One of the most pressing issues on your mind after an injury or accident is how you are going to pay all of the medical bills, especially if you do not have insurance. If someone else caused the injury or accident, or if you do have insurance that will cover an injury or accident caused by you, the insurance company will eventually cover the medical bills.
Insurance Companies Will Pay, Eventually, But Not Right Away
Because there will be a significant delay in time between when you incur the medical bills and when a settlement or judgment is obtained, it is important early on in the process to tell your doctor and other medical providers that you do not have insurance or other means to pay their invoices as they are incurred.
Medical providers are aware of how long the process can take and many of them will wait to be paid for their services when your case is finally resolved, either through a settlement or court judgment.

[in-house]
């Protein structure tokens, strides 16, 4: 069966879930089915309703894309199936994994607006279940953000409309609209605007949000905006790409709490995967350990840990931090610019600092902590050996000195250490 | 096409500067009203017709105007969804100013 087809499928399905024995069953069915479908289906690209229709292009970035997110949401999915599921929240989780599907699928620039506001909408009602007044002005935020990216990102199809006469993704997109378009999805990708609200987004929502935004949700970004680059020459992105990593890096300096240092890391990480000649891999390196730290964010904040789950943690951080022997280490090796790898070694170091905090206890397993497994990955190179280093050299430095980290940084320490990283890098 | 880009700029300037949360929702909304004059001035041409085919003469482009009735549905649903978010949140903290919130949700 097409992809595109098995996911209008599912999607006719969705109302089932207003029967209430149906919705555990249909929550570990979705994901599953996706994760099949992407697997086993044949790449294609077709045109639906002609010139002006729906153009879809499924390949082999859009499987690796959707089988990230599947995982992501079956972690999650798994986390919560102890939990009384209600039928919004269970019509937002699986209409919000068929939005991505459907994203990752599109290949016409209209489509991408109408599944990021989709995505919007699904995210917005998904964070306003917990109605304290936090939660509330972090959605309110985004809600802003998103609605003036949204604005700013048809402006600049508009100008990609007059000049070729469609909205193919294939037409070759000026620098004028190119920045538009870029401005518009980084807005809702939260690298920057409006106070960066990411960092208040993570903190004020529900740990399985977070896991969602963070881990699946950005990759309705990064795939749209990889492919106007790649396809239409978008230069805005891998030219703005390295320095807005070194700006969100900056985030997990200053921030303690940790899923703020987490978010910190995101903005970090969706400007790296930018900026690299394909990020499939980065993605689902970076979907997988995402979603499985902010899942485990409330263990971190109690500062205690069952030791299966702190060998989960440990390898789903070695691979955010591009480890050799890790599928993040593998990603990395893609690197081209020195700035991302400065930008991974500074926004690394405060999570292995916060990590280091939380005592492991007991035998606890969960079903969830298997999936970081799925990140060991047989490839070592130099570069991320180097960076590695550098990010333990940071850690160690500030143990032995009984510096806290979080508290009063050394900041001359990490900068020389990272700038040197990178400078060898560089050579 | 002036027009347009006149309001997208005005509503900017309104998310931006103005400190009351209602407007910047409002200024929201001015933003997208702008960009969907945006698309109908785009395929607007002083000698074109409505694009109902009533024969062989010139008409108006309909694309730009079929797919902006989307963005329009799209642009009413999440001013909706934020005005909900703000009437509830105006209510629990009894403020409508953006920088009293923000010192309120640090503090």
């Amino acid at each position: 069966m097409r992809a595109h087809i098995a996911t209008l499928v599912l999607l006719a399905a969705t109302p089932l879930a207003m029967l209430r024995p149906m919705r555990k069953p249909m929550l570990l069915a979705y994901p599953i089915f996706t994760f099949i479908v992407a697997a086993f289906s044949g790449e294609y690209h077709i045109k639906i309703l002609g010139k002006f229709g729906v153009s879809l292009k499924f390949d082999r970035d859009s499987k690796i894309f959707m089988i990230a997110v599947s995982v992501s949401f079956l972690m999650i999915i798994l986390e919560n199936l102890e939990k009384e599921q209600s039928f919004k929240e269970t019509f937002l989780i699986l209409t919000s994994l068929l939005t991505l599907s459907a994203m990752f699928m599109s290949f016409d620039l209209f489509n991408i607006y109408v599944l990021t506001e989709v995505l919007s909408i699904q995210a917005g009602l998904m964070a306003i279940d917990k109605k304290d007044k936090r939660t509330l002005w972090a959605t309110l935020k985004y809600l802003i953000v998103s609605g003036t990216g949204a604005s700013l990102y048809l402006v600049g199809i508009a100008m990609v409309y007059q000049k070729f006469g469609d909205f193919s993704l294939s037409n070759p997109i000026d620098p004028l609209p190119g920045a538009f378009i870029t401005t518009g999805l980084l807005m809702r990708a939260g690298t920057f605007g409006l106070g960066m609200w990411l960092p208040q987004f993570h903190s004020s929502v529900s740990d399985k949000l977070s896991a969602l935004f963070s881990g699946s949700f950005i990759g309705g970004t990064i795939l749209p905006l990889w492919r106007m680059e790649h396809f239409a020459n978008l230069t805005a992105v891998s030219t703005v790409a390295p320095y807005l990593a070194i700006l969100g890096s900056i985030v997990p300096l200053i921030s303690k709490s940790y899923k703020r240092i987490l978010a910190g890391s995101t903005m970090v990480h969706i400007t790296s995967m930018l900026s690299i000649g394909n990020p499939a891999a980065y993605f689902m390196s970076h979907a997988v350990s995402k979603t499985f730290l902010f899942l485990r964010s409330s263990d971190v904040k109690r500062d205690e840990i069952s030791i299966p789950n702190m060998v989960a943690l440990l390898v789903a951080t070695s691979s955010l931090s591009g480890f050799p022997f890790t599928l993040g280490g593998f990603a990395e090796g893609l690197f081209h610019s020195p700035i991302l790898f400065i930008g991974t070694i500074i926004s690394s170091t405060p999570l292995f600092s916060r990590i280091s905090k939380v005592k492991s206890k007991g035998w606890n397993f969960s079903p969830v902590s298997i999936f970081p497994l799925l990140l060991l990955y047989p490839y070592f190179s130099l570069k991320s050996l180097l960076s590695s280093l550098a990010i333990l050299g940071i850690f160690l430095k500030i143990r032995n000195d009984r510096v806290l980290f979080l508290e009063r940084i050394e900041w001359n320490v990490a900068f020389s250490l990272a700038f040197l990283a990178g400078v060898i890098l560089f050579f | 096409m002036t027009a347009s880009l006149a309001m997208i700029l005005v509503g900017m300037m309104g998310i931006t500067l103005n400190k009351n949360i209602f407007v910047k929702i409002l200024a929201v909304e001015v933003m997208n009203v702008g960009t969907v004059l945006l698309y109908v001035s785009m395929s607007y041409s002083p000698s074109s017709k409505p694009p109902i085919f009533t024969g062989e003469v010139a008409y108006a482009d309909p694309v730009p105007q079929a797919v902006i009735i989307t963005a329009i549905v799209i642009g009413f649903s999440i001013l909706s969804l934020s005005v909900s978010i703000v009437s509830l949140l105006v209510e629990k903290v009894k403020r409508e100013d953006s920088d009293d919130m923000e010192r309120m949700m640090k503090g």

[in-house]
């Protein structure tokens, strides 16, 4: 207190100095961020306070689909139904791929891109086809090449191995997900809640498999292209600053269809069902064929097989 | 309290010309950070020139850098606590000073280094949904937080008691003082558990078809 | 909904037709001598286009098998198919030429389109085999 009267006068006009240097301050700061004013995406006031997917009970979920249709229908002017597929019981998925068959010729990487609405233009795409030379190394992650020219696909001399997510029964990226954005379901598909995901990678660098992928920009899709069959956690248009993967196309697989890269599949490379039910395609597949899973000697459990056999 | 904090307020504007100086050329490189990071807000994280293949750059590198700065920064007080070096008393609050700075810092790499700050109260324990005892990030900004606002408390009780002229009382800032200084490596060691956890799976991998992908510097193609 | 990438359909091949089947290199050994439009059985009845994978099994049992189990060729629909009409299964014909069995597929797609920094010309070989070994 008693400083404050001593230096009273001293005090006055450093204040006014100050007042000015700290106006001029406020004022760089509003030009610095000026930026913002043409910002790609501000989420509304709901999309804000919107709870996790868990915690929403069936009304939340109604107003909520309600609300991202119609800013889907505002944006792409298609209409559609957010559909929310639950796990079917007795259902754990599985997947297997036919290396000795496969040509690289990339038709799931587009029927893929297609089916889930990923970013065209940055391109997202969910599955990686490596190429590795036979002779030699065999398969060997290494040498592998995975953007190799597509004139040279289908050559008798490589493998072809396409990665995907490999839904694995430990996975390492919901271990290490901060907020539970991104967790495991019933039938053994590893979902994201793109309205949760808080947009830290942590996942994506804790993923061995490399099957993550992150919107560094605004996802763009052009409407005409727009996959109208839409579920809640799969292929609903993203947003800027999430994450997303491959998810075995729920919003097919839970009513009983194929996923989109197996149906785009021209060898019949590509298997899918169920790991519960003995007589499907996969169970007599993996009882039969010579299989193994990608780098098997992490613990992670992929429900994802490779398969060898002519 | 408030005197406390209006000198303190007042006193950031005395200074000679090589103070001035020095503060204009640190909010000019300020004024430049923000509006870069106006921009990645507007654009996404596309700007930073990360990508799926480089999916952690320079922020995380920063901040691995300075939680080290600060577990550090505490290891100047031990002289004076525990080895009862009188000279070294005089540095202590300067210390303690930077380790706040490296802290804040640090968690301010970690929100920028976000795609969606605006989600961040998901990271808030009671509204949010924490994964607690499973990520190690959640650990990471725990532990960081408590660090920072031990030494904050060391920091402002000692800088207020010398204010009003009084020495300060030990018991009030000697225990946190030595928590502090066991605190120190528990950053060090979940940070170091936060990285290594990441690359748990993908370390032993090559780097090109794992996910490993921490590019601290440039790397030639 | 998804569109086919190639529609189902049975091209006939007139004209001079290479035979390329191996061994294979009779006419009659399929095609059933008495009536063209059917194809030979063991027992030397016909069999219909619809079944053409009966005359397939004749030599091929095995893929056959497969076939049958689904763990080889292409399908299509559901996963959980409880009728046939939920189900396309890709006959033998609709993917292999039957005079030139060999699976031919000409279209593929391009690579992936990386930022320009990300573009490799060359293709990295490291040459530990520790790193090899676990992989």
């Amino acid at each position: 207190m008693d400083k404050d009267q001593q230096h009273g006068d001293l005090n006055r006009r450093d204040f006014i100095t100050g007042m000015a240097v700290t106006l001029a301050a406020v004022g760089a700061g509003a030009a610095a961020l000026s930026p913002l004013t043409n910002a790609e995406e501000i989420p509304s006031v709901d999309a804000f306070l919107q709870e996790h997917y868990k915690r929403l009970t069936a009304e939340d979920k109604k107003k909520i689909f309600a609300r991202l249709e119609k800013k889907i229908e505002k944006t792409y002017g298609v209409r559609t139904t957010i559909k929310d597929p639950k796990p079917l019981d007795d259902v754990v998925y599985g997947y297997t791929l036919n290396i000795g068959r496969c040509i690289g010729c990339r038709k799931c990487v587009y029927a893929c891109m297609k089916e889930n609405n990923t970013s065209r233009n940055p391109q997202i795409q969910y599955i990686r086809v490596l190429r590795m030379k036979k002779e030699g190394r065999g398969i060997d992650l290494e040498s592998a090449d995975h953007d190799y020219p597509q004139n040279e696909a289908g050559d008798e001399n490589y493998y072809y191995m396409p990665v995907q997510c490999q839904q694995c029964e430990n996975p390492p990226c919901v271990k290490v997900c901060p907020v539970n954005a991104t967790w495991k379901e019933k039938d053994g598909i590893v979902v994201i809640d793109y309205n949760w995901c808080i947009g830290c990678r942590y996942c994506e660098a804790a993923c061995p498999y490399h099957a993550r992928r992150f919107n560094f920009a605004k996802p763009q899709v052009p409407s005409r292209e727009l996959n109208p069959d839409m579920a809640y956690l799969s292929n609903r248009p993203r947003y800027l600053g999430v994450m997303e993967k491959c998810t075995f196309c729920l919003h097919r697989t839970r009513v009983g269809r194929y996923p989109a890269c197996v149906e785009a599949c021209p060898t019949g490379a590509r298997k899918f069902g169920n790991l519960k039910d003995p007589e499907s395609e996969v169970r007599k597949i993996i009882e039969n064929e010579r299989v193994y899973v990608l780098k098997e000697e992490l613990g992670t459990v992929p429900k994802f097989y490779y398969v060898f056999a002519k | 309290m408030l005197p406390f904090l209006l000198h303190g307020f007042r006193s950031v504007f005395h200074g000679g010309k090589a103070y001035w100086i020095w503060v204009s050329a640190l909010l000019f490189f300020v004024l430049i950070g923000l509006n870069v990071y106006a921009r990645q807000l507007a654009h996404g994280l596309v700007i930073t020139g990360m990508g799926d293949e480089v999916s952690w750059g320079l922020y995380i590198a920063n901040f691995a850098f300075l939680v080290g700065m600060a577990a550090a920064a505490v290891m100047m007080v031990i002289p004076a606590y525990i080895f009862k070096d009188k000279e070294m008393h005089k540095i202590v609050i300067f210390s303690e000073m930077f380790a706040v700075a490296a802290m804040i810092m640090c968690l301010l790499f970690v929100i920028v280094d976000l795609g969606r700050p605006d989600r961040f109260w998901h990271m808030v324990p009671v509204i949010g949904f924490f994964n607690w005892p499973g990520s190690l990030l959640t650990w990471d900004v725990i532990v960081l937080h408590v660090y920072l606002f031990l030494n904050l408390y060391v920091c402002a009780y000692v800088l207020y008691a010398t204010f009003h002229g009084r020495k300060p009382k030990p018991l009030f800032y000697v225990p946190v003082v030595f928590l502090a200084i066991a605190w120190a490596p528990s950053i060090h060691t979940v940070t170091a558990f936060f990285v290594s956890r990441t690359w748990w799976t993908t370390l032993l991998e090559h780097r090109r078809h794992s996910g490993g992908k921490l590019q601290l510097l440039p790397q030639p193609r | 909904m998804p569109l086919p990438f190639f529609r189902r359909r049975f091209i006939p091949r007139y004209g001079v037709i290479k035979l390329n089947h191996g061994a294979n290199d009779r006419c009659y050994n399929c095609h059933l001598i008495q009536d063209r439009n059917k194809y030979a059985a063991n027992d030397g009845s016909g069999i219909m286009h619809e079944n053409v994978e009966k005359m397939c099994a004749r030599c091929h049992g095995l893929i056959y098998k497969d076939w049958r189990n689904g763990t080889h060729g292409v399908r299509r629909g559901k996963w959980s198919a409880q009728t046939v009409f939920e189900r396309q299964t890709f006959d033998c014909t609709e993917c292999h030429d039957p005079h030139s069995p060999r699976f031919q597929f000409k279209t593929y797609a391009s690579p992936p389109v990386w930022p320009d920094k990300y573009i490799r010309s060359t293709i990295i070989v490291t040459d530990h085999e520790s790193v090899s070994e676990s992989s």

Until there is a final resolution of your case, the insurance company will not pay your medical bills. They want to make sure there is one lump payment, after their insured (the defendant or you) has been found responsible for your injuries.
Our experienced Albuquerque personal injury lawyer will help make sure these medical providers do not send your bills to a collection agency.
Why Are Medical Providers Willing to Wait?
There is a standard practice where lawyers withhold money from the settlement or judgment in order to pay your medical providers. The medical industry knows that in many instances, waiting for that payout is their best shot at getting paid.
You will probably be required to sign a form called a subrogation or lien. This form requires your lawyer to withhold the appropriate amount of money to pay medical bills directly from the insurance settlement or judgment.
Get Help from a Top Albuquerque Personal Injury Lawyer
Our attorneys will aggressively pursue your claim so you can focus on your recovery, not how you will pay the bills. Call the Khayoumi Law Firm today at (505) 333-8613 to schedule a free initial consultation.